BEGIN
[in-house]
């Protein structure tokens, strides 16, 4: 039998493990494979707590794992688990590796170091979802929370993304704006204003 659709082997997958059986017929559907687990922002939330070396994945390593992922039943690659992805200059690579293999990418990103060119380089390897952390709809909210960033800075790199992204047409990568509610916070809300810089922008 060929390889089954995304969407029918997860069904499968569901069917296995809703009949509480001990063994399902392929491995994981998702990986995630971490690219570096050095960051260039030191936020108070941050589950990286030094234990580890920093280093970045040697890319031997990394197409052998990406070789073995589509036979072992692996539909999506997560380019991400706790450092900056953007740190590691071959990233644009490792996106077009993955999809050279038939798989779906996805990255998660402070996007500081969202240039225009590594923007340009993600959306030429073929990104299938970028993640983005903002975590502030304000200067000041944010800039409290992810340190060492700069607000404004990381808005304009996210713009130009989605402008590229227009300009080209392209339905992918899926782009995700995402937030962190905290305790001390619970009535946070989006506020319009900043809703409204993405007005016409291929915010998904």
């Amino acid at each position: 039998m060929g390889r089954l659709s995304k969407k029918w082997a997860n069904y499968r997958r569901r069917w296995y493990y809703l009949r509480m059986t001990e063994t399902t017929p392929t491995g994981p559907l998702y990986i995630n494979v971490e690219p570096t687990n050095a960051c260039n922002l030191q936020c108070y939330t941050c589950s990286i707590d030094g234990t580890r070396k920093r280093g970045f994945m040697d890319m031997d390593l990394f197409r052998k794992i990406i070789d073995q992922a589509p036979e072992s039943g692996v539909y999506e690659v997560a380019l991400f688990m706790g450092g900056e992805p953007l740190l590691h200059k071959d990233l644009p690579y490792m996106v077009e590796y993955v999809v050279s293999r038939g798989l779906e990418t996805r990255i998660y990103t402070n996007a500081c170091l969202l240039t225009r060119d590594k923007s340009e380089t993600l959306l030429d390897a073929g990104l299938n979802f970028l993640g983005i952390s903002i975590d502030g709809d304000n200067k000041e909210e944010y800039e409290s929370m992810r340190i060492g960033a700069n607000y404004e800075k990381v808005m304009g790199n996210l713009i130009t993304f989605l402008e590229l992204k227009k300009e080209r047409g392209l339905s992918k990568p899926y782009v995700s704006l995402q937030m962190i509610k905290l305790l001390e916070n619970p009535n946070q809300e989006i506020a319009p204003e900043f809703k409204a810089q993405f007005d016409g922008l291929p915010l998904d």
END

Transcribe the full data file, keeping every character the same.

[in-house]
């Protein structure tokens, strides 16, 4: 039998493990494979707590794992688990590796170091979802929370993304704006204003 659709082997997958059986017929559907687990922002939330070396994945390593992922039943690659992805200059690579293999990418990103060119380089390897952390709809909210960033800075790199992204047409990568509610916070809300810089922008 060929390889089954995304969407029918997860069904499968569901069917296995809703009949509480001990063994399902392929491995994981998702990986995630971490690219570096050095960051260039030191936020108070941050589950990286030094234990580890920093280093970045040697890319031997990394197409052998990406070789073995589509036979072992692996539909999506997560380019991400706790450092900056953007740190590691071959990233644009490792996106077009993955999809050279038939798989779906996805990255998660402070996007500081969202240039225009590594923007340009993600959306030429073929990104299938970028993640983005903002975590502030304000200067000041944010800039409290992810340190060492700069607000404004990381808005304009996210713009130009989605402008590229227009300009080209392209339905992918899926782009995700995402937030962190905290305790001390619970009535946070989006506020319009900043809703409204993405007005016409291929915010998904």
């Amino acid at each position: 039998m060929g390889r089954l659709s995304k969407k029918w082997a997860n069904y499968r997958r569901r069917w296995y493990y809703l009949r509480m059986t001990e063994t399902t017929p392929t491995g994981p559907l998702y990986i995630n494979v971490e690219p570096t687990n050095a960051c260039n922002l030191q936020c108070y939330t941050c589950s990286i707590d030094g234990t580890r070396k920093r280093g970045f994945m040697d890319m031997d390593l990394f197409r052998k794992i990406i070789d073995q992922a589509p036979e072992s039943g692996v539909y999506e690659v997560a380019l991400f688990m706790g450092g900056e992805p953007l740190l590691h200059k071959d990233l644009p690579y490792m996106v077009e590796y993955v999809v050279s293999r038939g798989l779906e990418t996805r990255i998660y990103t402070n996007a500081c170091l969202l240039t225009r060119d590594k923007s340009e380089t993600l959306l030429d390897a073929g990104l299938n979802f970028l993640g983005i952390s903002i975590d502030g709809d304000n200067k000041e909210e944010y800039e409290s929370m992810r340190i060492g960033a700069n607000y404004e800075k990381v808005m304009g790199n996210l713009i130009t993304f989605l402008e590229l992204k227009k300009e080209r047409g392209l339905s992918k990568p899926y782009v995700s704006l995402q937030m962190i509610k905290l305790l001390e916070n619970p009535n946070q809300e989006i506020a319009p204003e900043f809703k409204a810089q993405f007005d016409g922008l291929p915010l998904d």